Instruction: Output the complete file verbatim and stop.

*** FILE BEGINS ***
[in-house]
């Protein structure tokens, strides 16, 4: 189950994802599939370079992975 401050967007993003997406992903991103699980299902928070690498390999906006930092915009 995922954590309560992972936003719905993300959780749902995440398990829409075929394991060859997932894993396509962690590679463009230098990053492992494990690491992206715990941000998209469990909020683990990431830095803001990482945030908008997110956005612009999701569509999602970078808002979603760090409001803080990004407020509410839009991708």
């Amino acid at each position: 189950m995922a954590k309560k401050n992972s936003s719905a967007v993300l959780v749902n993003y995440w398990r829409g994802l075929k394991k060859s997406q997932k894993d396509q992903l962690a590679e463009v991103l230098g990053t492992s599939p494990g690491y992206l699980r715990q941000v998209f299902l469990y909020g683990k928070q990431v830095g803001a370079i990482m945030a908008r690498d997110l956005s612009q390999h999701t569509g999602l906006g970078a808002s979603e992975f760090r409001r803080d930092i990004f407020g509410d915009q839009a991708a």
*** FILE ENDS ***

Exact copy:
[in-house]
């Protein structure tokens, strides 16, 4: 189950994802599939370079992975 401050967007993003997406992903991103699980299902928070690498390999906006930092915009 995922954590309560992972936003719905993300959780749902995440398990829409075929394991060859997932894993396509962690590679463009230098990053492992494990690491992206715990941000998209469990909020683990990431830095803001990482945030908008997110956005612009999701569509999602970078808002979603760090409001803080990004407020509410839009991708």
């Amino acid at each position: 189950m995922a954590k309560k401050n992972s936003s719905a967007v993300l959780v749902n993003y995440w398990r829409g994802l075929k394991k060859s997406q997932k894993d396509q992903l962690a590679e463009v991103l230098g990053t492992s599939p494990g690491y992206l699980r715990q941000v998209f299902l469990y909020g683990k928070q990431v830095g803001a370079i990482m945030a908008r690498d997110l956005s612009q390999h999701t569509g999602l906006g970078a808002s979603e992975f760090r409001r803080d930092i990004f407020g509410d915009q839009a991708a």